Genetic theory of entrepreneurship

The genetic approach to entrepreneurship looks to biological inheritance to explain the tendency for an individual to become an entrepreneur and succeed in entrepreneurial ventures.

Research on genetic links is spurred on by considerable anecdotal evidence that the children of entrepreneurs are more likely to become entrepreneurs than the children of non-entrepreneurs. Genetic research tries to tease out family and environmental factors (learning, role modeling, and resources) from genetic factors.

Nicolaou et al. (2008) conclude that when one twin becomes an entrepreneur then the other twin is more likely to, even when controlling for family upbringing and other environmental factors. They suggest that testosterone levels are inherited and related to the decision to become an entrepreneur.

Later studies have added more depth to the analysis, looking to personality traits as mediators. For instance, Shane et al. (2010) study twins (with 50% and 100% similar genes) and conclude that the personality traits (openness to experience and extroversion) associated with entrepreneurial entry are indeed inheritable. The study finds limited support though, because the effect sizes where rather small.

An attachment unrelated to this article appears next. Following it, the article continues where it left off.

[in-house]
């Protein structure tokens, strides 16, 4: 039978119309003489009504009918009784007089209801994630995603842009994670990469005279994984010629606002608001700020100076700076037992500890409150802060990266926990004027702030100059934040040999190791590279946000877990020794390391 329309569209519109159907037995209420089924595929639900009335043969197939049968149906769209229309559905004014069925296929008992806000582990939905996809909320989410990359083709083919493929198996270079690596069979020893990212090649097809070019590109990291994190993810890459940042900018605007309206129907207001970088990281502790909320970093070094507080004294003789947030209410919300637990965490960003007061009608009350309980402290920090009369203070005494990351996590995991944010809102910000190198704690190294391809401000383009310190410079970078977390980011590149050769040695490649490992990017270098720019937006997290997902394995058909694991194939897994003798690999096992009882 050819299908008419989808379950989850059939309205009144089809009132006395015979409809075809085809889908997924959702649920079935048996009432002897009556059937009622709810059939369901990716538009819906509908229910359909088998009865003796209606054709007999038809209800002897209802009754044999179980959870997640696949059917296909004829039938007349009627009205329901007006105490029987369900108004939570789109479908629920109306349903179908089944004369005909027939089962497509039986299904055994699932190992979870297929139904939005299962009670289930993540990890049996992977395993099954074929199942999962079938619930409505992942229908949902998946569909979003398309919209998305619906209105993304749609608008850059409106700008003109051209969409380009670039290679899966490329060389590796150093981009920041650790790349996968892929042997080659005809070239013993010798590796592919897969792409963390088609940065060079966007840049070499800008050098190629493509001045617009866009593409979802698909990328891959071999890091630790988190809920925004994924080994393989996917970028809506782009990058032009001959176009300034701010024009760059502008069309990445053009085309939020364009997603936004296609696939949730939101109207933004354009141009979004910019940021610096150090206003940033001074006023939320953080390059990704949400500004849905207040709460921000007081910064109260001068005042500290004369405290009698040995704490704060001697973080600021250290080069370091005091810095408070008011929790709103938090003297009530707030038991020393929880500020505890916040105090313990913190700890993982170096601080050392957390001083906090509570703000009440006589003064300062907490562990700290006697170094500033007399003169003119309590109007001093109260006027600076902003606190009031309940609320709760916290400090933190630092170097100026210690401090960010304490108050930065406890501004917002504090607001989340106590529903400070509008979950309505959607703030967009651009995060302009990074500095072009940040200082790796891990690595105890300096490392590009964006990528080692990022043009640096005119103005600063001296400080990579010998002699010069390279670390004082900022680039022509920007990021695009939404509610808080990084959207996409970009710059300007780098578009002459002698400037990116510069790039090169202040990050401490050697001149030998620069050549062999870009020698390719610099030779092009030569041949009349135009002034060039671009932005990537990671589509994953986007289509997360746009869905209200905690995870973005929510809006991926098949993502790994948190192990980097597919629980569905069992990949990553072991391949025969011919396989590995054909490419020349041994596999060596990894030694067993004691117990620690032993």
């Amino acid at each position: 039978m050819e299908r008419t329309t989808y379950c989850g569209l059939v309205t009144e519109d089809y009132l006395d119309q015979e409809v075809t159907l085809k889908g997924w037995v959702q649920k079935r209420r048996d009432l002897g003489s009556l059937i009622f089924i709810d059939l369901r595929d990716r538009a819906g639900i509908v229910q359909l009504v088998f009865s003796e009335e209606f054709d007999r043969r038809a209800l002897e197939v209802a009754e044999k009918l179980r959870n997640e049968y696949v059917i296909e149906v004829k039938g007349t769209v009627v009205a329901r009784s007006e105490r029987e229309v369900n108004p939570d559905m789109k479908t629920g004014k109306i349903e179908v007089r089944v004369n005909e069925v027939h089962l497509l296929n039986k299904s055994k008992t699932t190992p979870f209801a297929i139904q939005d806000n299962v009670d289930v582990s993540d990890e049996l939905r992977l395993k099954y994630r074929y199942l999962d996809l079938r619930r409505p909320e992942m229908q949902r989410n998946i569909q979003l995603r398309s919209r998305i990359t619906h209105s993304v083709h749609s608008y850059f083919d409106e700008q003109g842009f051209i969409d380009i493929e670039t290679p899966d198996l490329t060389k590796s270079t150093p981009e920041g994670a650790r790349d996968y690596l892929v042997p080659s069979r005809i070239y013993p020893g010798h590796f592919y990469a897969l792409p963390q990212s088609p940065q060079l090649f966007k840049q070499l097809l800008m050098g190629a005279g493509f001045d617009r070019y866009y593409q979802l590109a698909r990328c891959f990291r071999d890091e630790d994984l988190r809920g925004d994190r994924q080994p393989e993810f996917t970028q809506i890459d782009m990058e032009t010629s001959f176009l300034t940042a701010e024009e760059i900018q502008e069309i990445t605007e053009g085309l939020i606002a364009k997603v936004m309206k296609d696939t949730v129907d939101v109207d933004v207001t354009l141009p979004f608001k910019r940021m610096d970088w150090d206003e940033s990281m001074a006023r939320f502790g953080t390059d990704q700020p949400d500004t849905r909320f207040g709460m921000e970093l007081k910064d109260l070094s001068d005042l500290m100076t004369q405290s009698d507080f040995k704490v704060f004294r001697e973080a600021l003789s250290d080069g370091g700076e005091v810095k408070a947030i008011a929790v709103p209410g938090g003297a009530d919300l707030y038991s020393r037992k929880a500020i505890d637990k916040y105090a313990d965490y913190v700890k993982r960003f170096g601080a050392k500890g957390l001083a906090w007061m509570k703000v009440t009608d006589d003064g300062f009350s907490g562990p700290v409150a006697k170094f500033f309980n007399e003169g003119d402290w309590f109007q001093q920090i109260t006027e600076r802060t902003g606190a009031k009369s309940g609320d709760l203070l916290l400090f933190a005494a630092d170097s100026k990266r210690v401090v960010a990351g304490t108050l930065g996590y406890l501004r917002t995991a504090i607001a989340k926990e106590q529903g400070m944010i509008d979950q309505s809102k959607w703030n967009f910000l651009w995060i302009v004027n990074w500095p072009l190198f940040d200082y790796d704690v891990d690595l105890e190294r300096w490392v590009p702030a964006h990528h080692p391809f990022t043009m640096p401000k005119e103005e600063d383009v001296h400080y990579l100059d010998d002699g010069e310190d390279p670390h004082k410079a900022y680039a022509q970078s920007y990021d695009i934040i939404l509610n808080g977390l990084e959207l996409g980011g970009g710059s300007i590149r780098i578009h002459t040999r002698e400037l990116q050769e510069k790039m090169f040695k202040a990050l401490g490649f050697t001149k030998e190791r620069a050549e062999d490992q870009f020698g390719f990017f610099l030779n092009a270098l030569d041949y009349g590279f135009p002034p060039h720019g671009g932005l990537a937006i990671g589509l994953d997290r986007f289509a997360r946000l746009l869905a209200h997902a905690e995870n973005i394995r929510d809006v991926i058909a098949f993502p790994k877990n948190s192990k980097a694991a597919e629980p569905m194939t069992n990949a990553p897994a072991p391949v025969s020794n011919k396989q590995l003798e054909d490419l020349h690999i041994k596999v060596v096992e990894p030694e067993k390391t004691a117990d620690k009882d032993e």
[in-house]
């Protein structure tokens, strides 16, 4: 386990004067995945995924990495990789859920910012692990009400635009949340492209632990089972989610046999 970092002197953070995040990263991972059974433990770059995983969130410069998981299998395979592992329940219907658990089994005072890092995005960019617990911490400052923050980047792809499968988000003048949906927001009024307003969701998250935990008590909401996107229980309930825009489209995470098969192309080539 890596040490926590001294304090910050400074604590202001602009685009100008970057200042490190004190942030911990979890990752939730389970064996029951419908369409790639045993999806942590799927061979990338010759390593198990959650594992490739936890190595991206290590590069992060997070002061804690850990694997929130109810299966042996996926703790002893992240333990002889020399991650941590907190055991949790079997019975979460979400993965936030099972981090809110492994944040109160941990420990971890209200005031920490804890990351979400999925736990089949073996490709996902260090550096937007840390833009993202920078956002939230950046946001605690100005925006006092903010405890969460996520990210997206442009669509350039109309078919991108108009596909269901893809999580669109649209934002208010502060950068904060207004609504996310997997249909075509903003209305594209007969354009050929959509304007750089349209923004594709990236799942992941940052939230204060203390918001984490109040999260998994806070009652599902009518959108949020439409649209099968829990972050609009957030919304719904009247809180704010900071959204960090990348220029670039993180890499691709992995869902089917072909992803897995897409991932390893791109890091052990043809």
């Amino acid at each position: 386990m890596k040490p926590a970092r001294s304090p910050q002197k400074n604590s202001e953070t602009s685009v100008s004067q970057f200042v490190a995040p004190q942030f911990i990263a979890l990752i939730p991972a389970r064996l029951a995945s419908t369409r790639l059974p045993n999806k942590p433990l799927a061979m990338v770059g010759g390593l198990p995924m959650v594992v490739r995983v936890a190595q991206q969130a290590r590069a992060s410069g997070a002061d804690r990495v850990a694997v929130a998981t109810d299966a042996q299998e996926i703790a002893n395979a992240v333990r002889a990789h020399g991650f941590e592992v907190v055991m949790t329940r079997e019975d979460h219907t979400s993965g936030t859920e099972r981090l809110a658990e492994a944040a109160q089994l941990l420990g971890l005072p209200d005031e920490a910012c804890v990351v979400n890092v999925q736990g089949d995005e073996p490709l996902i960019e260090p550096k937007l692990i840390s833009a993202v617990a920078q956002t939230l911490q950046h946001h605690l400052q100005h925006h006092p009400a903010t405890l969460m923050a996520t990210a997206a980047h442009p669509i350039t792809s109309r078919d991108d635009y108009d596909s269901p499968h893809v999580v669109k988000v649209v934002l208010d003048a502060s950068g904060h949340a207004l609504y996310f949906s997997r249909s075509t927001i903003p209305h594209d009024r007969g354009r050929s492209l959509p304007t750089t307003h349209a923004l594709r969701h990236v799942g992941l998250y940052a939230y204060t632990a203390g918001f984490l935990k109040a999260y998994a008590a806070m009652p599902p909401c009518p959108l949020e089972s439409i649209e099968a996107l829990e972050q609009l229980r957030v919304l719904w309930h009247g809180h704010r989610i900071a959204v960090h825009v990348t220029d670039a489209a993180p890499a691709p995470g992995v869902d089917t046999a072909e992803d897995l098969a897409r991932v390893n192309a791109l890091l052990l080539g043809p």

Genetic theories are controversial because they tend to downplay the potential for entrepreneurial preparation and education to spur individuals toward the career path with success. However, the small effect sizes suggest that nature matters, but nurture matters much more.

To date, no studies have demonstrated a genetic effect on entrepreneurial success, which seems to be the next logical step for genetic theory research.

Sources:

Shane, S., Nicolaou, N., Cherkas, L., and Spector, T. D. (2010). Genetics, the Big Five, and the tendency to be self-employed. Journal of Applied Psychology, 95(6), 1154.

Nicolaou, N., Shane, S., Cherkas, L., Hunkin, J., and Spector, T. D. (2008). Is the tendency to engage in entrepreneurship genetic?. Management Science, 54(1), 167-179.

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